Recently, it was reported that a man in Uttar Pradesh cut off his genitals because his wife refused him sex for more than a decade. Though sexual rejection is rarely spoken about, it is something that affects men adversely. And there is data to prove it.
Last month, it was reported that Sarah Hunter Murray, a relationship therapist with the American Association for Marriage and Family Therapy, had conducted a study to find out how sexual rejection affected men. Murray interviewed men who were in relationships for an average of 14 years.
Her study found out that men who were rejected sex regularly construed this as their “partners not wanting them”. The report said that a separate study –– conducted earlier by Amy Muise, assistant professor of the department of psychology at York University, Canada –– supported Murray’s findings.
However, irrespective of a person’s gender, sex is an important part of a relationship. But, “the way both genders feel about it may differ. For women, sex is a way of expressing their feelings or love,” says Riddhish Maru, consultant psychiatrist, sexologist and counsellor. He added, “Men channel their need for love, intimacy, soothing, care and comfort through sex. So depriving someone of this necessity can surely have its effects.”
So, how can rejecting sex affect men? Says Maru, “Rejection of sex means rejection of the male ego, and when done regularly, this may lead to irritation, frustration and loss of trust, leading to suspiciousness and loss of interest the partner.” Rejection of sex regularly can also lead to men looking for sex outside a relationship.
Rather than blaming their partner for sexual rejection, men should first find out the reasons for it. Dr Ajish Mangot, onvener, membership subcommittee, Indian Psychiatric Society says there could be multiple factors at play here.
He says, “Women often avoid sex when the relationship appears to lack intimacy, when they are stressed or depressed, if they are suffering from medical illnesses and if they have negative past experiences. In young and naive partners, a lack of knowledge about physical intimacy is a very common cause. Problems with male partners such as unacceptable sexual preferences and sexual dysfunction may be responsible for sexual rejection.”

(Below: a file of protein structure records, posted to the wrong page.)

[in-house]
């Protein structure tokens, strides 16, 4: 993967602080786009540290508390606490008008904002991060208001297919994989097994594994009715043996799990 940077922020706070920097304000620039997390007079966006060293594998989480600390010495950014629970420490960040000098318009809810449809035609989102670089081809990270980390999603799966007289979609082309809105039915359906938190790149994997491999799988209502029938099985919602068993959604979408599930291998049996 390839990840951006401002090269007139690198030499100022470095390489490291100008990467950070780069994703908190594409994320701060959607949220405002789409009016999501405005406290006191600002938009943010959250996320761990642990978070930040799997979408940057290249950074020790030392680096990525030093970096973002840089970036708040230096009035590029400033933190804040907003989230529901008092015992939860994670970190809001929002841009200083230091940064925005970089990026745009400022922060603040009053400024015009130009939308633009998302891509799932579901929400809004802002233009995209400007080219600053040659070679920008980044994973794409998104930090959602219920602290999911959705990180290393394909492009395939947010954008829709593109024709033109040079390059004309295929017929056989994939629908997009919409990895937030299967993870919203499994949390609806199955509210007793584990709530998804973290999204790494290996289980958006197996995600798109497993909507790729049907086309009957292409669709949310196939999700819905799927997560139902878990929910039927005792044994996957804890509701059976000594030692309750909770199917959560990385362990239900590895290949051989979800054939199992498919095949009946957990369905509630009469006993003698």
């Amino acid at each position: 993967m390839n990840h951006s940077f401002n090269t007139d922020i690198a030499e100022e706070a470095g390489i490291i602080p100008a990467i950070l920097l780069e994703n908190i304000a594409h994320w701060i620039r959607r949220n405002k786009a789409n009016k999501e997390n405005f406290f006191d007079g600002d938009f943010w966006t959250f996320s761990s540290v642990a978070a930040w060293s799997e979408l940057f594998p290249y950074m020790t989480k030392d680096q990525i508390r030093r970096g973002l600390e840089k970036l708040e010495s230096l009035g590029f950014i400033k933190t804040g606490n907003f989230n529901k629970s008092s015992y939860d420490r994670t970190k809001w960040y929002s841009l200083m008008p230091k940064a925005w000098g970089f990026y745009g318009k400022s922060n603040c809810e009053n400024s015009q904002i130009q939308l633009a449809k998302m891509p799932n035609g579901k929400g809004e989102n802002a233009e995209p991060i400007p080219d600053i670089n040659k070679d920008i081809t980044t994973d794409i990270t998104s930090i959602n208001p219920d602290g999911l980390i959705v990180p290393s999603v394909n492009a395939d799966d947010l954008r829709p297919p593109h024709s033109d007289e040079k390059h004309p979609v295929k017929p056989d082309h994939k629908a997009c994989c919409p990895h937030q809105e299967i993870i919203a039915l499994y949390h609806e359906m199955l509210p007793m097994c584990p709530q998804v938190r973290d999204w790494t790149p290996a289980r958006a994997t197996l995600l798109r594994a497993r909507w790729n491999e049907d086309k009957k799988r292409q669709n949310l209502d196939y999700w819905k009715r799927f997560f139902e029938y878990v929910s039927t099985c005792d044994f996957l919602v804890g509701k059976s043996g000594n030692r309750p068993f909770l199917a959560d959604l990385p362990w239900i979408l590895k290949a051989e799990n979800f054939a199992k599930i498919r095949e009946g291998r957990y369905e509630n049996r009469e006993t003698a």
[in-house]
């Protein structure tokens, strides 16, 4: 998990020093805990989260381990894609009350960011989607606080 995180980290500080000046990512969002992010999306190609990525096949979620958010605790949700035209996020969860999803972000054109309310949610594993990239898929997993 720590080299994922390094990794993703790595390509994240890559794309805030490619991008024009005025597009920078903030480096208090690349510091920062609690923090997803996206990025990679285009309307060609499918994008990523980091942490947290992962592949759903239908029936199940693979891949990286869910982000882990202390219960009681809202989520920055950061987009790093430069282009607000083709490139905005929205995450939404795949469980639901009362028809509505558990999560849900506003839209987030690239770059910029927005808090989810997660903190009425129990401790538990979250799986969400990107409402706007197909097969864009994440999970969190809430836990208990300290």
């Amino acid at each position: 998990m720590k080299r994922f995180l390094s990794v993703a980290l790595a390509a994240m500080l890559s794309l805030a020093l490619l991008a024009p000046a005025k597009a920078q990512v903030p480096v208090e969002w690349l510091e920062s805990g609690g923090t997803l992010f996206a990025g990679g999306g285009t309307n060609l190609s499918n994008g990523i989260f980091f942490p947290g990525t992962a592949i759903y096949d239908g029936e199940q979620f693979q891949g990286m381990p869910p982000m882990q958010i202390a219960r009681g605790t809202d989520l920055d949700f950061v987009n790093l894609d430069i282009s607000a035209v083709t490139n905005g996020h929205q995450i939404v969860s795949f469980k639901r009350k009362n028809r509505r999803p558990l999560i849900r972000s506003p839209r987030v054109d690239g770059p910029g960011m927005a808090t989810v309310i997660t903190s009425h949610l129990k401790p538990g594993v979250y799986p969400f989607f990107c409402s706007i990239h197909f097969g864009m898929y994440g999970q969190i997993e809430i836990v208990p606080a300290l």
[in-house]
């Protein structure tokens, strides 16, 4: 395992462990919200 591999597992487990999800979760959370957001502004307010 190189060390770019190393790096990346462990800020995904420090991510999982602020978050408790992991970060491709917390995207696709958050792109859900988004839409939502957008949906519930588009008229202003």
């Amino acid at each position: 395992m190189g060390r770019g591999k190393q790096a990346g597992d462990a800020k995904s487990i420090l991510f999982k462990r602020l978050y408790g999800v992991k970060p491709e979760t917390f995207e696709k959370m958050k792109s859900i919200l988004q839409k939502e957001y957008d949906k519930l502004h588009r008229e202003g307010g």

He adds, “Also, frequency of rejection is subjective as couples may not always share identical levels of sexual interest. So what seems like regular rejection to one partner may not be seen as out of ordinary by the other.”
So, even if a man is not looking for extramarital affairs because of regular rejection of sex by his partner, it can affect a marriage adversely.
Effect on women
Sexual rejection affects women as well, and not only men. “Any kind of rejection hurts because the human brain reacts in a way that is very similar to physical pain, which is true for women as well. It could give rise to myriad emotions among women such as guilt, anger, frustration, confusion and fear. Their confidence and self-image could take a severe beating too, like in men.”
But, instead of getting rejected, both men and women can also talk to their partner if they want to get intimate and are ready for sex. Says Mangot, “There are subtle signs that can tell whether your partner is ready for sex. These include not wanting to cuddle, missing the passion, avoiding non sexual physical contact and irritability. If you observe any of these, it may be a good idea to take cognisance and talk it out with your partner at an appropriate time.”
Mangot says that a frank discussion and timely professional help are the keys to making sure that your partner doesn’t reject sex regularly.